Suzanne Evans attacks Ms Reeves for making a distinction between forcing those who are in private housing to abide by the rules of the 'bedroom tax'. And then comes Iain Duncan Smith, who says 50,000 people have now moved as a result of the policy. It was introduced because of an "imbalance" that needed correcting, he says.

  85. £12bn welfare cuts

    Daily Politics

    Live on BBC Two

    Iain Duncan Smith

    Next on the Daily Politics' welfare debate, Iain Duncan Smith explains that the reason the Conservatives haven't provided any details about where their planned £12bn of welfare cuts over just two years because they haven't "done the work" on it yet. He says voters have a clear choice nonetheless. But Rachel Reeves challenges that. "It's very difficult for people to make that choice," she suggests, without any further details. The work and pensions secretary says:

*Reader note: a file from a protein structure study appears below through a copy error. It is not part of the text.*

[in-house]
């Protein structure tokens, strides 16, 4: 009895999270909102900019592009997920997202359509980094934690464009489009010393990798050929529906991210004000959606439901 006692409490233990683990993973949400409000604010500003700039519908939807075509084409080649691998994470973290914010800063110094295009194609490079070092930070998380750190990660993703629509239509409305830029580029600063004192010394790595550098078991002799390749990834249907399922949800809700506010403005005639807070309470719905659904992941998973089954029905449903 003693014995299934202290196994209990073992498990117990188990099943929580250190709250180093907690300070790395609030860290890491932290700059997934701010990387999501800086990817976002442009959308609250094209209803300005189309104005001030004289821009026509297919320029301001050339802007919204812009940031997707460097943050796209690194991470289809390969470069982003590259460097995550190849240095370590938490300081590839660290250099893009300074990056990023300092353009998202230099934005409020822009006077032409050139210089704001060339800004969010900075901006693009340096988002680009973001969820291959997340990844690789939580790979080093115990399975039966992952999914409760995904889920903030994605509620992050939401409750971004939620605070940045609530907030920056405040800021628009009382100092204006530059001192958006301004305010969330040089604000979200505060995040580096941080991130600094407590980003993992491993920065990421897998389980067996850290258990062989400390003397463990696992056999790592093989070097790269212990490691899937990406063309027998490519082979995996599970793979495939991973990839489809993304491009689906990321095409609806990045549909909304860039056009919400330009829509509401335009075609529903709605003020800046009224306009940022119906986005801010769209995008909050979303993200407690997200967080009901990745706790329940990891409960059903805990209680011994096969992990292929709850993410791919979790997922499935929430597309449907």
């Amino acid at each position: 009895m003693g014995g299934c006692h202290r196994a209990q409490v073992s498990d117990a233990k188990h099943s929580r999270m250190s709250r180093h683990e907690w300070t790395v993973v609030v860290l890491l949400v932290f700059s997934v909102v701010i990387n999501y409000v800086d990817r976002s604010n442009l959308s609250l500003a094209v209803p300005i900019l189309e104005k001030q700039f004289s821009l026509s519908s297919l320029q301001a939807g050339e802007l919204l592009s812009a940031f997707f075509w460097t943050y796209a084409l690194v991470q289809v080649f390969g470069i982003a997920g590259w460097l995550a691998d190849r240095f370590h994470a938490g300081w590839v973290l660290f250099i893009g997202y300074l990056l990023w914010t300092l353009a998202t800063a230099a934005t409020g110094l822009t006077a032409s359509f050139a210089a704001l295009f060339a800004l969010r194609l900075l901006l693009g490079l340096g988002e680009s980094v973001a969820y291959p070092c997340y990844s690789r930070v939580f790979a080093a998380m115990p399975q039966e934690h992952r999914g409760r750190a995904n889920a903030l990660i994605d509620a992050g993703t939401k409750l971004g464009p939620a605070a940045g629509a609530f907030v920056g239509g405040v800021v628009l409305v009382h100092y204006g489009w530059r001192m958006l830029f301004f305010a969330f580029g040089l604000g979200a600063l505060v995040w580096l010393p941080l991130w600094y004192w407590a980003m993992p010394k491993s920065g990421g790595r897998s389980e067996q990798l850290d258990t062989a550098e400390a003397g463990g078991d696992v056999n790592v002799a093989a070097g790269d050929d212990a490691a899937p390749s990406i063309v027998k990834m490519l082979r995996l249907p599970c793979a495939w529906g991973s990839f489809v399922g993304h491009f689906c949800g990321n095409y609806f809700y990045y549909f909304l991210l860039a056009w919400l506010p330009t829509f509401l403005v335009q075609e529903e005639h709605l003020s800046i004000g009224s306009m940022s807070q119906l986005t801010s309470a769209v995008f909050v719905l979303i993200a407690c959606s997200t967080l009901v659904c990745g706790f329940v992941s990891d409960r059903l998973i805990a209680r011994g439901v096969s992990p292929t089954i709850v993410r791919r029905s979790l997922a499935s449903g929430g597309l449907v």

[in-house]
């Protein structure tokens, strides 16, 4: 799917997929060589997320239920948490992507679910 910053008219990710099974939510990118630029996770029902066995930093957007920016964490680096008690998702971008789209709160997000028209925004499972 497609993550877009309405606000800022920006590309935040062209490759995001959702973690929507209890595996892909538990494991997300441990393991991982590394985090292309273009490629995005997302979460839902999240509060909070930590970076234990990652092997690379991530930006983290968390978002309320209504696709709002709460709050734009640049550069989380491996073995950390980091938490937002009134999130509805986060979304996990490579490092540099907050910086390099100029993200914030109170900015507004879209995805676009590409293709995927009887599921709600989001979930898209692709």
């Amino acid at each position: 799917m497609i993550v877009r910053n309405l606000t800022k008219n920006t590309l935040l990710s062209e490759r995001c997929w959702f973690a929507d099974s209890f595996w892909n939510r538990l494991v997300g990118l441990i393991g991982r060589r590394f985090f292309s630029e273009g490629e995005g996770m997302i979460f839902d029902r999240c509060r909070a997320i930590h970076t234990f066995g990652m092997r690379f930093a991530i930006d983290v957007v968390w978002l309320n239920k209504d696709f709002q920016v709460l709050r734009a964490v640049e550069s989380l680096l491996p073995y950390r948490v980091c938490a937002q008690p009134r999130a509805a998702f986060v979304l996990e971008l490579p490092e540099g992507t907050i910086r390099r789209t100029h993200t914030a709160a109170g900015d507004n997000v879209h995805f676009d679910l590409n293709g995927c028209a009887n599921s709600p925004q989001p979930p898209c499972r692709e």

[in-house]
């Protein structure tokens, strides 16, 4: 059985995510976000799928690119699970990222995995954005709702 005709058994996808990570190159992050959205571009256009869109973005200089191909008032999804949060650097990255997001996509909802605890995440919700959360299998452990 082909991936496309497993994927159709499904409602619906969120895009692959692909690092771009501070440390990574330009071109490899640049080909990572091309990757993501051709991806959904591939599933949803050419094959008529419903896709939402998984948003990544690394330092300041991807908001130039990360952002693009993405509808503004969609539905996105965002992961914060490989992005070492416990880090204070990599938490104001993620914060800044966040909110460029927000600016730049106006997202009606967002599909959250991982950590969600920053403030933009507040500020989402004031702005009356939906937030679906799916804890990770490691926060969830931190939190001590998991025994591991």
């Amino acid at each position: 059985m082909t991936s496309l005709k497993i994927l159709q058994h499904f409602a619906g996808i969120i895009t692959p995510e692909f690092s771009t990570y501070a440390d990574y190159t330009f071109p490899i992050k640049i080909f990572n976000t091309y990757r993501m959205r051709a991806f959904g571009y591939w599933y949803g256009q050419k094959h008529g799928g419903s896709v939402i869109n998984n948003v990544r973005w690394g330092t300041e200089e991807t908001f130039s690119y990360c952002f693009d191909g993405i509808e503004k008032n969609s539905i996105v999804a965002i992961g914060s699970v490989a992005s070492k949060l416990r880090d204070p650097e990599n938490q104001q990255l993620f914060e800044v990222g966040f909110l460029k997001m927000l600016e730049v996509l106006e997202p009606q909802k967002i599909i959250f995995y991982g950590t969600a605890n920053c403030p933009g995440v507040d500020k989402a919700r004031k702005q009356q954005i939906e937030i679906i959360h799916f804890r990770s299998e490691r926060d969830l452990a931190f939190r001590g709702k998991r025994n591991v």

Quote Message: I don't say this is easy. But... we have to do this to get us back in line with where we were before the recession hit.
  86. Basic income

    Daily Politics

    Live on BBC Two

    Jonathan Barley

    Jonathan Bartley says a “simplification of the existing system” is what’s really needed. His proposal is for a basic level of non-means-tested income that will ensure everyone is removed out of poverty. Would even millionaires get this, then? Mr Bartley suggests that everyone gets the personal allowance right now – but Andrew Neil points out that you lose the personal allowance once you earn over £100,000. “In the longer-term benefit reforms, we have to move forward with a more simple system that gives people a basic subsistence level,” Mr Bartley says. This basic income would be about £80 a week, he says.

  87. Have your say

    Email: politics@bbc.co.uk

    Geoff Kegg:

  88. Kitchens and clothes

    More from Sandwich, Kent. Asked how well UKIP would do at the election, the party's candidate for Clacton, Douglas Carswell,says: